Last Updated on March 31, 2017
Cuba is like nowhere else. Thanks to the long trade embargo with the United States the Caribbean island nation has been stuck in its own unique time warp. For better or worse this has given the country a uniquely timeless flavour that endures to this day. As the relationship with its larger neighbor finally starts to thaw, now is the best time to visit and experience this unique country before everything changes.
Nowhere are Cuba’s contradictions more apparent than in its Capital Havana. The most evocative of all the cities in the Caribbean, Havana has a special dichotomous allure. It is also the best place to experience Cuba’s richly complex and proud culture.
The wealth of different treasures found just below the city’s often shabby façade reward discovery, and before the island turns into another typical holiday destination you should take a chance to experience it for yourself.
One of the most striking this for first-time visitors in Havana is how grand the city is. Despite the obvious signs of neglect, the city boasts impressive boulevards, resplendent city squares and striking colonial architecture all around. Combine this Spanish colonial grandeur with the ever-present 50s muscle cars, erstwhile Americana, and Caribbean verve and you have one of the world’s genuinely unique cities.
Walk along the Malecón
Havana’s most famous thoroughfare the Malecón (or the Avenida de Maceo to give it its official name) is a five-mile-long sea-front road. As popular with locals as it is visitors, the Malecón is one of the best places to people spot and take in the Cuban capital’s atmosphere. Thanks to years of disuse many of the buildings along its length have fallen into ruin, giving you a fascinating glimpse into the history and struggles of the city, yet it remains as alive and vibrant as ever. The street is one of the safest in the city and is seeing improvements as Cuba continues to open itself up to western visitors. Make sure and visit at sunset, as the views across the water are worth it.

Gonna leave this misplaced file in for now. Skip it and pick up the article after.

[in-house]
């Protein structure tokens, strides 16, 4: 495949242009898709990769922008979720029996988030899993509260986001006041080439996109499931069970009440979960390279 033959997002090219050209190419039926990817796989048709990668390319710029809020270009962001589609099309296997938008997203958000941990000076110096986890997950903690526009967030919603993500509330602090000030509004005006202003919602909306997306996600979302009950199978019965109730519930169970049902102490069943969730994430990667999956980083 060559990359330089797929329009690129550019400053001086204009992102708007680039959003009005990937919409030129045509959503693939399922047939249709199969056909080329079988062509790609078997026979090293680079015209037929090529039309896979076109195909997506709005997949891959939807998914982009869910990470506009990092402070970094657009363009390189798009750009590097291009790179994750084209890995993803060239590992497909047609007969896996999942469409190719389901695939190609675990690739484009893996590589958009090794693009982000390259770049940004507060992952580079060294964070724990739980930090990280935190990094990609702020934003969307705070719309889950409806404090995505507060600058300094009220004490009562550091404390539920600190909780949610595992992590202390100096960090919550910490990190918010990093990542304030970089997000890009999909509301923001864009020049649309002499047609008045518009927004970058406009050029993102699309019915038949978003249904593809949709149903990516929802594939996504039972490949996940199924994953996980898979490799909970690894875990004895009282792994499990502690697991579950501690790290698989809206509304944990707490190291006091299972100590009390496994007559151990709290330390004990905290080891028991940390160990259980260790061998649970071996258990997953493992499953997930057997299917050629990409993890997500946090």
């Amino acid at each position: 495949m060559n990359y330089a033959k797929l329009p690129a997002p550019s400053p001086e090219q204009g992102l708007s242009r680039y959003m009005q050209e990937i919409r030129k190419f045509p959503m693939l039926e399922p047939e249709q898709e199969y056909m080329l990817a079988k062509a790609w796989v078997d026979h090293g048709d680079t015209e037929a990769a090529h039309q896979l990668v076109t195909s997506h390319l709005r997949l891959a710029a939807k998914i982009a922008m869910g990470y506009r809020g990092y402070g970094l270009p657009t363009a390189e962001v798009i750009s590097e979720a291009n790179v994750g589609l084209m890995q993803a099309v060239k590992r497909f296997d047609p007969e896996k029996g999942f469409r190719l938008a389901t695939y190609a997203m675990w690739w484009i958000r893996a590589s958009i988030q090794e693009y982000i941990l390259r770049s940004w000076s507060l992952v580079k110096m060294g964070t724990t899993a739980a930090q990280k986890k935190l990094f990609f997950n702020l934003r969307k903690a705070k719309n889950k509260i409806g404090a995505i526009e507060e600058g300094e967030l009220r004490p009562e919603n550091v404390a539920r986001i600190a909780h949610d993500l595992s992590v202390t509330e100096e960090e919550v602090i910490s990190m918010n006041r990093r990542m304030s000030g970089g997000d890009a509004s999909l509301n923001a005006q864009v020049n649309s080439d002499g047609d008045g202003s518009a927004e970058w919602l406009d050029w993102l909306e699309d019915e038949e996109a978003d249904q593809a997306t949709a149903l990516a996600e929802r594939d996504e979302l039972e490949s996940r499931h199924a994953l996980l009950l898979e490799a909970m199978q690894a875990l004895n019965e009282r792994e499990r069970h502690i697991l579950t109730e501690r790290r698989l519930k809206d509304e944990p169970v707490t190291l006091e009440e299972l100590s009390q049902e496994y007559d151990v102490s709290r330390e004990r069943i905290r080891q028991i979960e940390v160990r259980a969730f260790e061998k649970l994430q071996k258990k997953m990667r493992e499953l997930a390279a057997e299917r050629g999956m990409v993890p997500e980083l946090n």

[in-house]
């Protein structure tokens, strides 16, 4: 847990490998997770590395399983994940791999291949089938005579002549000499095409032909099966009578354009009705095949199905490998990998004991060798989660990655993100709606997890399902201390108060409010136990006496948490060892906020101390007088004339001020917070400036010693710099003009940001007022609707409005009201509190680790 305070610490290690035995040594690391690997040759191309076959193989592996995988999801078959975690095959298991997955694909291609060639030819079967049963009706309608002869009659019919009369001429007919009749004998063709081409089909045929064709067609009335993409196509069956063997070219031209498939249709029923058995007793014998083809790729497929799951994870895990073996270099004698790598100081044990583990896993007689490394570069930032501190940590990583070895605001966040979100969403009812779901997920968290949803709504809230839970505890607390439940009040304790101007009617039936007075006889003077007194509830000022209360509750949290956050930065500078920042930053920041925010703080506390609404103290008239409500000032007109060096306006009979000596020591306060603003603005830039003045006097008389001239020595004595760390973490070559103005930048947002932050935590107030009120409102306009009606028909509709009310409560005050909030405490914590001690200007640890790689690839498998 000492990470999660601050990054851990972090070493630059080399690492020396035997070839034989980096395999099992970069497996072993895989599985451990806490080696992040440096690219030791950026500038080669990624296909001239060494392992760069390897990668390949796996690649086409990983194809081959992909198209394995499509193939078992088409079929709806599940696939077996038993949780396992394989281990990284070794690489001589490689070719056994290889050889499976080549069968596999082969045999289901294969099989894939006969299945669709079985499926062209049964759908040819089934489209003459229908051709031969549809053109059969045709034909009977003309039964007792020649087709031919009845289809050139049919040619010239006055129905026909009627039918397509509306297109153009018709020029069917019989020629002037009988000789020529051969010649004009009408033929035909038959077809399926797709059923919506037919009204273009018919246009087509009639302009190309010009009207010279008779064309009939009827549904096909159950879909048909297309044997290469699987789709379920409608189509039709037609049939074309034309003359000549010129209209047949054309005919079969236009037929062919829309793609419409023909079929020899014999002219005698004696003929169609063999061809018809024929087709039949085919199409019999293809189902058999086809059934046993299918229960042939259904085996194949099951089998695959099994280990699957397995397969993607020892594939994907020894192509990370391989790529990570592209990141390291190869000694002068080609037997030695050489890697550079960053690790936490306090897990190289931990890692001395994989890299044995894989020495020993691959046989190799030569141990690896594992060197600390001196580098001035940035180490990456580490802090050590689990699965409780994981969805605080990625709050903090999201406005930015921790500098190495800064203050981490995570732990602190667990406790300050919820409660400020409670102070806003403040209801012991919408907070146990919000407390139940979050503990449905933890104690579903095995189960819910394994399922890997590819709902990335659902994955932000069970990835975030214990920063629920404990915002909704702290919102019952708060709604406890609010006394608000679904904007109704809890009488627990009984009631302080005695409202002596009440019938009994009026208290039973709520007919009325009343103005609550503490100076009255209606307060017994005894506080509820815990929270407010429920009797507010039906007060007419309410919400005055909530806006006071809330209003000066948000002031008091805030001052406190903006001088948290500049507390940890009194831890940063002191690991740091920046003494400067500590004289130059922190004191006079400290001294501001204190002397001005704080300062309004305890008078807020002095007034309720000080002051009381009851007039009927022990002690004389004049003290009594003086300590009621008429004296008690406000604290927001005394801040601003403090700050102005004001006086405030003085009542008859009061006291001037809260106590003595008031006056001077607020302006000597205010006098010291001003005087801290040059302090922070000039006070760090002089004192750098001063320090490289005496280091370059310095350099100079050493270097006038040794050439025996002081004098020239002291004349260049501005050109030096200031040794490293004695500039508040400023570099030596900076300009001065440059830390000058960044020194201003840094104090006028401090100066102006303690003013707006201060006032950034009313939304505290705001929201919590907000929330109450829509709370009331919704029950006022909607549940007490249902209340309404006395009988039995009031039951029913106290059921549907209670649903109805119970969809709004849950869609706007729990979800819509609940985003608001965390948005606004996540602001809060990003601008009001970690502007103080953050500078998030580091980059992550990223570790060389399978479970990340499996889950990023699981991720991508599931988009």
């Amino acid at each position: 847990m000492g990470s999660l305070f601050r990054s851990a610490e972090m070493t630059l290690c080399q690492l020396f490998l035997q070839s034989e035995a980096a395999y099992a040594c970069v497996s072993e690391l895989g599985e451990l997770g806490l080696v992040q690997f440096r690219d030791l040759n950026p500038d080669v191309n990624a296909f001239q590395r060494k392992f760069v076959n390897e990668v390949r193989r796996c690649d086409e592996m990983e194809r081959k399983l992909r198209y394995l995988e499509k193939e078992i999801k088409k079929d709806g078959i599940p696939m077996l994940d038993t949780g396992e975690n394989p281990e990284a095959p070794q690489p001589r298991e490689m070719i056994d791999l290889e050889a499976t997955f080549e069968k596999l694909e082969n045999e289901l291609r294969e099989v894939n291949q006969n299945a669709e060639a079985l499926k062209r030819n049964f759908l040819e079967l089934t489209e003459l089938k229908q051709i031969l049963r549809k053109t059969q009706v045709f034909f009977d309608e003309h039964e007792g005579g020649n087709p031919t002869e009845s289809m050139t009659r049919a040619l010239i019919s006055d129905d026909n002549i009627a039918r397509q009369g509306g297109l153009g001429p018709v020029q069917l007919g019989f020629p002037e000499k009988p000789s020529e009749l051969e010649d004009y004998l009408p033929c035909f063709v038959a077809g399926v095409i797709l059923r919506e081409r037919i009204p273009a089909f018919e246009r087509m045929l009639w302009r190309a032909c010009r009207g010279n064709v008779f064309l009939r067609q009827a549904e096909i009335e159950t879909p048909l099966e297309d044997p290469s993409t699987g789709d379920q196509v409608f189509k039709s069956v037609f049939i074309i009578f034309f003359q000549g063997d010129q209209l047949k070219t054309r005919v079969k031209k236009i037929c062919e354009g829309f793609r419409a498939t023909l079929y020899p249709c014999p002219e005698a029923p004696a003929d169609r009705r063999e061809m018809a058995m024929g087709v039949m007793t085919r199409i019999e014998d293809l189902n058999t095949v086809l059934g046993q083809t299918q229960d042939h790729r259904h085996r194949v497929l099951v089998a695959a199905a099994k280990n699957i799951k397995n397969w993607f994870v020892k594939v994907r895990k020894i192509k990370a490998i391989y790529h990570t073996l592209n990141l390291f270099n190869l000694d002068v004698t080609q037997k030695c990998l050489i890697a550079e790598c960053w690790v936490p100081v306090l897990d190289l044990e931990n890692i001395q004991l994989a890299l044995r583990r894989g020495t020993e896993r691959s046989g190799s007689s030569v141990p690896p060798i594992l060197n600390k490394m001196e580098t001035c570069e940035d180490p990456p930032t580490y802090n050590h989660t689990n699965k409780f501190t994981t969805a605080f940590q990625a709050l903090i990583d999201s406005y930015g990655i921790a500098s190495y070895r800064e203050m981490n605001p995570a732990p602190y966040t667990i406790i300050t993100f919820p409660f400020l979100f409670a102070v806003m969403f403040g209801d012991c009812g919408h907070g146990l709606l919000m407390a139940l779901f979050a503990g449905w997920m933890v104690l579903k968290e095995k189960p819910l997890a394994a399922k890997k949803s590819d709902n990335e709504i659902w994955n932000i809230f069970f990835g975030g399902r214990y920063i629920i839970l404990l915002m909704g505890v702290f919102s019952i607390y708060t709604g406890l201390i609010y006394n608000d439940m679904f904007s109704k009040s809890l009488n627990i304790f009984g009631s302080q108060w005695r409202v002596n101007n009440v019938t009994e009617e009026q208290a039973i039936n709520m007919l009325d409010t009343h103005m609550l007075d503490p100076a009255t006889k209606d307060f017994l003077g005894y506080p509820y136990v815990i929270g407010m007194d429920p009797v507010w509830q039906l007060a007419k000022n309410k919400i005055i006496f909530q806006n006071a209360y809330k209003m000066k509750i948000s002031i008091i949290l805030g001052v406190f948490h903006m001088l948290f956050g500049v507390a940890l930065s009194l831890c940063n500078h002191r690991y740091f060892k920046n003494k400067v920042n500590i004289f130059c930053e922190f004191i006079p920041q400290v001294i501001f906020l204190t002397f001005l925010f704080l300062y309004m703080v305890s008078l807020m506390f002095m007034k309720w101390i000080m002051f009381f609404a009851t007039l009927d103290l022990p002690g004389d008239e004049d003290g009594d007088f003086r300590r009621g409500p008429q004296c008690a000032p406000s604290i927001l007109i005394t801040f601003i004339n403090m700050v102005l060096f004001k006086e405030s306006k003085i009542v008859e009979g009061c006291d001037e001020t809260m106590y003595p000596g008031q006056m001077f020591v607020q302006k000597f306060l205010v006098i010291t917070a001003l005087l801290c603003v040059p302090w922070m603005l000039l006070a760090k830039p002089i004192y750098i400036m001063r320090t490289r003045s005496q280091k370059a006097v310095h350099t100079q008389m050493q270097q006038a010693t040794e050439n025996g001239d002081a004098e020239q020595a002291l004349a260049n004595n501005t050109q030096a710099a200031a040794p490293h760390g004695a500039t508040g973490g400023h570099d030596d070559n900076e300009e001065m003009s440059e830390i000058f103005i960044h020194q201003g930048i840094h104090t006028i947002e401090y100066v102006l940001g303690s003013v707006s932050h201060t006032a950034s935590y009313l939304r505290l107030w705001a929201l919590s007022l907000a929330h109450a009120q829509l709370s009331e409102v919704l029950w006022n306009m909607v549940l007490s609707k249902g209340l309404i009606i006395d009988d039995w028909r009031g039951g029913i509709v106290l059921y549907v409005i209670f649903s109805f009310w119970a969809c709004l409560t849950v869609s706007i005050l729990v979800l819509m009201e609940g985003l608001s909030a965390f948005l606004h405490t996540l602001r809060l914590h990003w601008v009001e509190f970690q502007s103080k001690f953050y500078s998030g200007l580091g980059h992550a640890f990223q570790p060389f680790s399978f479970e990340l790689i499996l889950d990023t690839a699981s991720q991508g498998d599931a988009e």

Museo Nacional de Bellas Artes
While more famous for its music, Art plays a vibrant and vital role in the country’s cultural life. One of the best places to experience Cuban art is at the Museo Nacional de Bellas Artes. Found in the beautiful surroundings of Centro Asturianas, Museo Nacional de Bellas Artes contains the finest examples of Cuban art as well as many international pieces from the colonial period and beyond.
La Fábrica de Arte Cubano
A multidisciplinary cultural/community hub, there is always things going on at the La Fábrica de Arte Cubano. Located in an old renovated government-owned factory, the FAC is always a buzz of life with everything from folk dancing, photography exhibitions, painting, and all manner of other cultural goings-on.
331 Art Space
Another artistic space, Studio 331 offers a small slice of Cuban art as the studio of three young local painters Frank Mujica, Alex Hernandez and Adrian Fernandez. Found in a recently refurbished colonial-era mansion, the aim of the space is to bring attention to contemporary Cuban art and has a range of paintings available to buy.
Fusterlandia is the nickname of the seaside village of Jaimanitas on the outskirts of the Cuban capital. It gained this moniker due to the artistic endeavors of local artist Jose Fuster. Originally found in his home of Casa de Fuster, these murals and 3D pieces of art are now found across the village offering visitors a rare way to experience Cuba’s artistic side. You can also still visit Fuster’s original studio for yourself.